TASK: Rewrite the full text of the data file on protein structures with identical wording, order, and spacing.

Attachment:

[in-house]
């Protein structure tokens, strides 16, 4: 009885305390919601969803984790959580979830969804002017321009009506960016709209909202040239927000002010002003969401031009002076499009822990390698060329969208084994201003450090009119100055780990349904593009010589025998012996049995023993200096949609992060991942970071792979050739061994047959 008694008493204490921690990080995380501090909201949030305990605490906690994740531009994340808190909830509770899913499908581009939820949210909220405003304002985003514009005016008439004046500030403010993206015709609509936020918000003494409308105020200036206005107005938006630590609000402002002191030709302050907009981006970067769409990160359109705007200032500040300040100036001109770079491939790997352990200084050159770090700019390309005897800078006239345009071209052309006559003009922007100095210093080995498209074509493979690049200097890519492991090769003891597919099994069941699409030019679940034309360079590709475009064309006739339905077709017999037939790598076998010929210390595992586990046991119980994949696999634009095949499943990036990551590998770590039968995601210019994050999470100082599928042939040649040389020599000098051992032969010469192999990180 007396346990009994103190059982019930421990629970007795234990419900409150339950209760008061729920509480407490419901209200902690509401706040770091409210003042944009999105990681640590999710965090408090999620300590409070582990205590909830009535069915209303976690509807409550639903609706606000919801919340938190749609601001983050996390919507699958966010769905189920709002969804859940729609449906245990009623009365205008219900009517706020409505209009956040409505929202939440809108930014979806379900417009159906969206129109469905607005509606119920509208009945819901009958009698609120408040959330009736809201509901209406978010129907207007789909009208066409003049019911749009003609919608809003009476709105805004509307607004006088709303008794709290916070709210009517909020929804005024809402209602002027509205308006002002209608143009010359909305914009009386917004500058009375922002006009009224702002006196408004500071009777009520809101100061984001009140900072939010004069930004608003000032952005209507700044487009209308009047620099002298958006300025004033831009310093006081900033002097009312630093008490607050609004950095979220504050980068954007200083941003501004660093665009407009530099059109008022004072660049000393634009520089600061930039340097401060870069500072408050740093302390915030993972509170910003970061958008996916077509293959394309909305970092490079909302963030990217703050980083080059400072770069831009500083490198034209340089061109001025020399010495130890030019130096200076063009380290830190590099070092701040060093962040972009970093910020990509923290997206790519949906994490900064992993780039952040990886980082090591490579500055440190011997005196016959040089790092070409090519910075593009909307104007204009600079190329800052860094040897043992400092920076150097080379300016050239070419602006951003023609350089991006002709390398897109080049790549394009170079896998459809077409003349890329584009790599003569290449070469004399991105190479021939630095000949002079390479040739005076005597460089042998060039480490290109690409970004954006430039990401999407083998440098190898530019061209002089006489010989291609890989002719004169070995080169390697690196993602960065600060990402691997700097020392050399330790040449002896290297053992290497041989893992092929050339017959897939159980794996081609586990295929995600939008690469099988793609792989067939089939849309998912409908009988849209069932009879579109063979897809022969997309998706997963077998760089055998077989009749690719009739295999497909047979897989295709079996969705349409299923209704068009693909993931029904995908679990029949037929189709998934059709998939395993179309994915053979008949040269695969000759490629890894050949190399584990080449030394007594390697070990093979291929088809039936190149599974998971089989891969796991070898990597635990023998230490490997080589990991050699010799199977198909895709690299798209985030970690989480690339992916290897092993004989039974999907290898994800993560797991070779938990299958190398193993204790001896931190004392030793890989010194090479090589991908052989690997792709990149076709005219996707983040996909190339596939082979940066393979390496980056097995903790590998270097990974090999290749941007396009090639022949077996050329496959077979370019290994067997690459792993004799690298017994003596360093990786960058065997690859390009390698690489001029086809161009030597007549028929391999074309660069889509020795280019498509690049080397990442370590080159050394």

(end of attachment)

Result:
[in-house]
């Protein structure tokens, strides 16, 4: 009885305390919601969803984790959580979830969804002017321009009506960016709209909202040239927000002010002003969401031009002076499009822990390698060329969208084994201003450090009119100055780990349904593009010589025998012996049995023993200096949609992060991942970071792979050739061994047959 008694008493204490921690990080995380501090909201949030305990605490906690994740531009994340808190909830509770899913499908581009939820949210909220405003304002985003514009005016008439004046500030403010993206015709609509936020918000003494409308105020200036206005107005938006630590609000402002002191030709302050907009981006970067769409990160359109705007200032500040300040100036001109770079491939790997352990200084050159770090700019390309005897800078006239345009071209052309006559003009922007100095210093080995498209074509493979690049200097890519492991090769003891597919099994069941699409030019679940034309360079590709475009064309006739339905077709017999037939790598076998010929210390595992586990046991119980994949696999634009095949499943990036990551590998770590039968995601210019994050999470100082599928042939040649040389020599000098051992032969010469192999990180 007396346990009994103190059982019930421990629970007795234990419900409150339950209760008061729920509480407490419901209200902690509401706040770091409210003042944009999105990681640590999710965090408090999620300590409070582990205590909830009535069915209303976690509807409550639903609706606000919801919340938190749609601001983050996390919507699958966010769905189920709002969804859940729609449906245990009623009365205008219900009517706020409505209009956040409505929202939440809108930014979806379900417009159906969206129109469905607005509606119920509208009945819901009958009698609120408040959330009736809201509901209406978010129907207007789909009208066409003049019911749009003609919608809003009476709105805004509307607004006088709303008794709290916070709210009517909020929804005024809402209602002027509205308006002002209608143009010359909305914009009386917004500058009375922002006009009224702002006196408004500071009777009520809101100061984001009140900072939010004069930004608003000032952005209507700044487009209308009047620099002298958006300025004033831009310093006081900033002097009312630093008490607050609004950095979220504050980068954007200083941003501004660093665009407009530099059109008022004072660049000393634009520089600061930039340097401060870069500072408050740093302390915030993972509170910003970061958008996916077509293959394309909305970092490079909302963030990217703050980083080059400072770069831009500083490198034209340089061109001025020399010495130890030019130096200076063009380290830190590099070092701040060093962040972009970093910020990509923290997206790519949906994490900064992993780039952040990886980082090591490579500055440190011997005196016959040089790092070409090519910075593009909307104007204009600079190329800052860094040897043992400092920076150097080379300016050239070419602006951003023609350089991006002709390398897109080049790549394009170079896998459809077409003349890329584009790599003569290449070469004399991105190479021939630095000949002079390479040739005076005597460089042998060039480490290109690409970004954006430039990401999407083998440098190898530019061209002089006489010989291609890989002719004169070995080169390697690196993602960065600060990402691997700097020392050399330790040449002896290297053992290497041989893992092929050339017959897939159980794996081609586990295929995600939008690469099988793609792989067939089939849309998912409908009988849209069932009879579109063979897809022969997309998706997963077998760089055998077989009749690719009739295999497909047979897989295709079996969705349409299923209704068009693909993931029904995908679990029949037929189709998934059709998939395993179309994915053979008949040269695969000759490629890894050949190399584990080449030394007594390697070990093979291929088809039936190149599974998971089989891969796991070898990597635990023998230490490997080589990991050699010799199977198909895709690299798209985030970690989480690339992916290897092993004989039974999907290898994800993560797991070779938990299958190398193993204790001896931190004392030793890989010194090479090589991908052989690997792709990149076709005219996707983040996909190339596939082979940066393979390496980056097995903790590998270097990974090999290749941007396009090639022949077996050329496959077979370019290994067997690459792993004799690298017994003596360093990786960058065997690859390009390698690489001029086809161009030597007549028929391999074309660069889509020795280019498509690049080397990442370590080159050394």